Summary and Analysis
This study was a review of earlier literature looking into recovery from addictions without formal treatment or other help, called ‘natural recovery’. Not surprisingly, the authors were unable to find much in the way of earlier studies of this phenomena. As they pointed out in the article, researching natural recovery from substance abuse is a relatively new area of study. They concluded that further studies of natural recovery should be done and suggested a number of factors future studies should take into account. While clearly the idea of recovering from addiction without any treatment or other intervention is unlikely to be workable for everyone, the fact that a surprising number of people do recover in this manner would indicate that studying this phenomena to understand it could be very beneficial.
Excerpted from National Institute of Health
The study is titled: Natural recovery from alcohol and drug problems: methodological review of the research with suggestions for future directions and published in PubMed.gov.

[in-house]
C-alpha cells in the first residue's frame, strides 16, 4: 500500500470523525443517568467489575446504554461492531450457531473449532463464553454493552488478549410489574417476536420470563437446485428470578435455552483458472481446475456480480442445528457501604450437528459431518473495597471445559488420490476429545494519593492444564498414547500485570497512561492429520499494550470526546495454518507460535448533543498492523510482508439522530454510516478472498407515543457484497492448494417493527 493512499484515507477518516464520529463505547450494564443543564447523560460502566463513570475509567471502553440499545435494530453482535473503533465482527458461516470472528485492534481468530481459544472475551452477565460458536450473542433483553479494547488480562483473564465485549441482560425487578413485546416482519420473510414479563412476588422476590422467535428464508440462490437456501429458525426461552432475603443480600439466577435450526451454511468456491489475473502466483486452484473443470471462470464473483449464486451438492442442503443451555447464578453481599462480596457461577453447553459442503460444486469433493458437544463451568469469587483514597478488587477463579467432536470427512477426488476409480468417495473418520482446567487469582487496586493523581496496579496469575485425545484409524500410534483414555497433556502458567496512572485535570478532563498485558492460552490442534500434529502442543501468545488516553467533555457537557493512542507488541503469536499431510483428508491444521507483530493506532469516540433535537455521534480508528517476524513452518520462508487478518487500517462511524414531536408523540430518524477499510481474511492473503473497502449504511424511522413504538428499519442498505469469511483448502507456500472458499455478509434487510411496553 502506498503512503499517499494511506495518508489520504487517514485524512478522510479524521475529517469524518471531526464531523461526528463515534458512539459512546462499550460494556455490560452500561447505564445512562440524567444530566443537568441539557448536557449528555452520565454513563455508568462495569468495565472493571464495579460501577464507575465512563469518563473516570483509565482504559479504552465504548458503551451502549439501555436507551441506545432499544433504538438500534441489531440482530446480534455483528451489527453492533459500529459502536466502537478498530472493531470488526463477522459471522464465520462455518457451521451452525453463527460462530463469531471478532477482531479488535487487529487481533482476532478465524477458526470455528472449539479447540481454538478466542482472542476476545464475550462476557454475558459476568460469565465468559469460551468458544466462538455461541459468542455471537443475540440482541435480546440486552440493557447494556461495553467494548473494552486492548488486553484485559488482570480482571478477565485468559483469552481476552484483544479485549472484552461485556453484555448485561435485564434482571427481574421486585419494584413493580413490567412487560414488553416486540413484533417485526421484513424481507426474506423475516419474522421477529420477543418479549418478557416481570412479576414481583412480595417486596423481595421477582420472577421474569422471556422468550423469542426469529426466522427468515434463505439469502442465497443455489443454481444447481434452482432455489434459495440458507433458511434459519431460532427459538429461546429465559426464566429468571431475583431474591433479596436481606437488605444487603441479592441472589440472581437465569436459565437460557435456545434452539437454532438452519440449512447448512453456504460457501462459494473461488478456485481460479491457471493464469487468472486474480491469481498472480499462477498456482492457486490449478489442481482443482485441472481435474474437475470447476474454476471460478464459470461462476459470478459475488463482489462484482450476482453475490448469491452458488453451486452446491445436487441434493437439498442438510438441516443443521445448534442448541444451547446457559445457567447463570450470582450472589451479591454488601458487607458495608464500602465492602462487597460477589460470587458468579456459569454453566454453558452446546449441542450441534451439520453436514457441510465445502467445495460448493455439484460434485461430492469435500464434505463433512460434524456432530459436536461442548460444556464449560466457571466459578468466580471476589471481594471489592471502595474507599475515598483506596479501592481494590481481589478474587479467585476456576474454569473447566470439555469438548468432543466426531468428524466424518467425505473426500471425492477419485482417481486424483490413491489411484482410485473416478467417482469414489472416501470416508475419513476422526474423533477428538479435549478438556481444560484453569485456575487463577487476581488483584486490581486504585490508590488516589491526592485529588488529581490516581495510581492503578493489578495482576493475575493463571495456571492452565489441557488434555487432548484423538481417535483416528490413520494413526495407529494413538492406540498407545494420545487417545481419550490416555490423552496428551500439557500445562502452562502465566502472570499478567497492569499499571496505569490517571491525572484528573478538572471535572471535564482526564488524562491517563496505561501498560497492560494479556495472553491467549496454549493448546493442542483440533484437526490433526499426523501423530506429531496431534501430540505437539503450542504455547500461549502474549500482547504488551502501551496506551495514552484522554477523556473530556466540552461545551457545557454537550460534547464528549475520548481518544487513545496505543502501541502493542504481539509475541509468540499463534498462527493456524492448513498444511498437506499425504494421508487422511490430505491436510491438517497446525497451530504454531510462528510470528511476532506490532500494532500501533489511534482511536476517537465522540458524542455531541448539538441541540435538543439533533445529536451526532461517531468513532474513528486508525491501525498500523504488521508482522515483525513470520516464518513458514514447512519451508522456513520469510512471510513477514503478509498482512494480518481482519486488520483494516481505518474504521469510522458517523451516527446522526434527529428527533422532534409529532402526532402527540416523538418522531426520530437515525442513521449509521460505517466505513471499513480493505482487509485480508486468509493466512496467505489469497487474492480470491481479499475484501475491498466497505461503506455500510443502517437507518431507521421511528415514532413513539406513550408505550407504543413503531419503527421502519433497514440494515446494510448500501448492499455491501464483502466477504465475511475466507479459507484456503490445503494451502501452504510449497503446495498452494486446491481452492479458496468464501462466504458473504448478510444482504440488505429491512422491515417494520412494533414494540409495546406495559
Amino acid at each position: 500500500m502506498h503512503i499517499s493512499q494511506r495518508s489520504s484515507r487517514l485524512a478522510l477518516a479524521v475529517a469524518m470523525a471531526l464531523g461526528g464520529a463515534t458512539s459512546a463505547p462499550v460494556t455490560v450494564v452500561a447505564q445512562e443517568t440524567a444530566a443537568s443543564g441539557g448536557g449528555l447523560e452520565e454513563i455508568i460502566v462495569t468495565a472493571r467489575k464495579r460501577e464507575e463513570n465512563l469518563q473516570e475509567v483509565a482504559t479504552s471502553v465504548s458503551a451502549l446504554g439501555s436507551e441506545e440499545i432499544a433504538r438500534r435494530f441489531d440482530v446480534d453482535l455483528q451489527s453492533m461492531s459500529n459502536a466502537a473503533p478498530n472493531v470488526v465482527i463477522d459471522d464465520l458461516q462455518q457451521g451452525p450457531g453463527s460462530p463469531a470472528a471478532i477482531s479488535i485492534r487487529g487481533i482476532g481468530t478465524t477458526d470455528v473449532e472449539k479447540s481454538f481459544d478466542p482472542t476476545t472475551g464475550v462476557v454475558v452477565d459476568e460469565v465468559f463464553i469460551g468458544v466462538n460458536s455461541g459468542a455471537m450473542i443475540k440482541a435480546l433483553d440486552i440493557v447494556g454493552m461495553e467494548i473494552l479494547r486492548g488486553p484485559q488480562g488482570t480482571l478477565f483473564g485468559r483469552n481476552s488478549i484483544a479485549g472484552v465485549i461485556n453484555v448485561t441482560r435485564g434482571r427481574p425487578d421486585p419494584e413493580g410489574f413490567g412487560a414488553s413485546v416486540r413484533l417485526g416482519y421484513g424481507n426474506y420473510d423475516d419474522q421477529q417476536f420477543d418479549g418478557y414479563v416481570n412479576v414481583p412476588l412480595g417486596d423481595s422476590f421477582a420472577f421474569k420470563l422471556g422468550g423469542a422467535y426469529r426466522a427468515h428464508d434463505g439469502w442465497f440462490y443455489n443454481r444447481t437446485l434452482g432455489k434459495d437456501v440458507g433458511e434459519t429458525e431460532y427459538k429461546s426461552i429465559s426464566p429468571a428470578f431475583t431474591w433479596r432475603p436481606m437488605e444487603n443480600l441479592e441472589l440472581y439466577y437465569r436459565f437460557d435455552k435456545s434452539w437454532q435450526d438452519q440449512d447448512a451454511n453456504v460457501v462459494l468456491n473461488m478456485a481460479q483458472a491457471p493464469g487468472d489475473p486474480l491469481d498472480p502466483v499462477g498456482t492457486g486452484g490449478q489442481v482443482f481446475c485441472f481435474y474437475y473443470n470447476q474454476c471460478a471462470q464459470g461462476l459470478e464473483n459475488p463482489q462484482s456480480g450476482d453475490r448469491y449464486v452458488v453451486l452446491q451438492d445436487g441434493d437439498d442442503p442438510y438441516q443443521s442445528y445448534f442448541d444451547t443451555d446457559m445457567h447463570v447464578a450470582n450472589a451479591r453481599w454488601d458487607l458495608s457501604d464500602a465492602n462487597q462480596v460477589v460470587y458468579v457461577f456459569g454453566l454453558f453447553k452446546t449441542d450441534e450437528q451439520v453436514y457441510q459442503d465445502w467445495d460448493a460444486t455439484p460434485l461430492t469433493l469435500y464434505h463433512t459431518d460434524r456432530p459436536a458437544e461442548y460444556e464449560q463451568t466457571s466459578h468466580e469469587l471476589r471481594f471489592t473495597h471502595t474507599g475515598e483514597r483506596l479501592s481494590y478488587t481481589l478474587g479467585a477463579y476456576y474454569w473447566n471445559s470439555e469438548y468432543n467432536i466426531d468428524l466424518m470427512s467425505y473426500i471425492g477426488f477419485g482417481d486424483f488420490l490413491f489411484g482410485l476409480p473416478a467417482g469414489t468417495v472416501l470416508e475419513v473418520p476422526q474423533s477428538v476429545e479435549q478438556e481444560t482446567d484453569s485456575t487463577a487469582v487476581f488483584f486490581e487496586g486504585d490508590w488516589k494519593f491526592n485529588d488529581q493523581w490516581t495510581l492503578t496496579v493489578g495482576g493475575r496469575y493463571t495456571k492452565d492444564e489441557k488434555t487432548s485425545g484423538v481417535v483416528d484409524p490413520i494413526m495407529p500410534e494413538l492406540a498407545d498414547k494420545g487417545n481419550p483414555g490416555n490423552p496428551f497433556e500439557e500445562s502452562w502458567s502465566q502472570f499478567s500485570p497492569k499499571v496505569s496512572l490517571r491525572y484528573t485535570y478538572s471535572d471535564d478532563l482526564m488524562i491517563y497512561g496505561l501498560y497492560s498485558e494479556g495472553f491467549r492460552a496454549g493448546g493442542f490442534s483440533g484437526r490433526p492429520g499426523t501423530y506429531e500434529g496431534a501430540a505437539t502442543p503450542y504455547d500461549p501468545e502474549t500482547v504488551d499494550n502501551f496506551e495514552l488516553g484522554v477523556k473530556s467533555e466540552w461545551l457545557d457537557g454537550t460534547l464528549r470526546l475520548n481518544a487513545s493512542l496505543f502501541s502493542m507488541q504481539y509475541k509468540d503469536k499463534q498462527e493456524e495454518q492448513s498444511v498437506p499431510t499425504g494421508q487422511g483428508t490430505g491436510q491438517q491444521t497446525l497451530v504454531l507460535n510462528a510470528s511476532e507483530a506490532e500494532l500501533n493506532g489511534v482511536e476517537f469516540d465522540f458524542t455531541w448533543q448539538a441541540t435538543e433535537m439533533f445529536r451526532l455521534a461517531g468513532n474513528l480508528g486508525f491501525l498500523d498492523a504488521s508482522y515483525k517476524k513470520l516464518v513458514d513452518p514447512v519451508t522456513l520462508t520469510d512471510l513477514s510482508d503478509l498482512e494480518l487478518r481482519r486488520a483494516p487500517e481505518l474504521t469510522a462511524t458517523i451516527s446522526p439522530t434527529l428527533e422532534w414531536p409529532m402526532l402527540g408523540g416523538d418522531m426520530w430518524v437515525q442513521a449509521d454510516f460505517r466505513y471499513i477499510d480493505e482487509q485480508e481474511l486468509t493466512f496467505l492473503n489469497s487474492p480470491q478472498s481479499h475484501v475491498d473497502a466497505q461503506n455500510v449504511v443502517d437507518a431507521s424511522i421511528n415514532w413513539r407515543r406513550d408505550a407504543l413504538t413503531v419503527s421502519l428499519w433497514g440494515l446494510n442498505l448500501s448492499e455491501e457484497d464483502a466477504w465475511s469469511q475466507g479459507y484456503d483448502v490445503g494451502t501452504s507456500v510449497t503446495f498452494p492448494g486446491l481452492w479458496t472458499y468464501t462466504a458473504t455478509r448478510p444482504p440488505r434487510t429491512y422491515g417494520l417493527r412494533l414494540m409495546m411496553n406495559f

Aims: The methodology of studies that reported data on individuals who recovered from an alcohol or other drug problem (cigarette smokers were excluded) without formal help or treatment were reviewed.
Conclusions: Based on this review, future natural recovery studies should: (a) report respondents’ demographic characteristics at the time of their recovery; (b) describe respondents’ pre-recovery problem severity; (c) explore in some depth what factors, events or processes are associated with the self-change process; (d) provide corroboration of respondents’ self-reports; (e) examine factors related to the maintenance of recoveries; (f) conduct interviews with individuals who have naturally recovered from cocaine, marijuana and polydrug abuse; (g) include a second interview at a later time to examine stability of natural recoveries; and (h) require a minimum 5-year recovery time frame.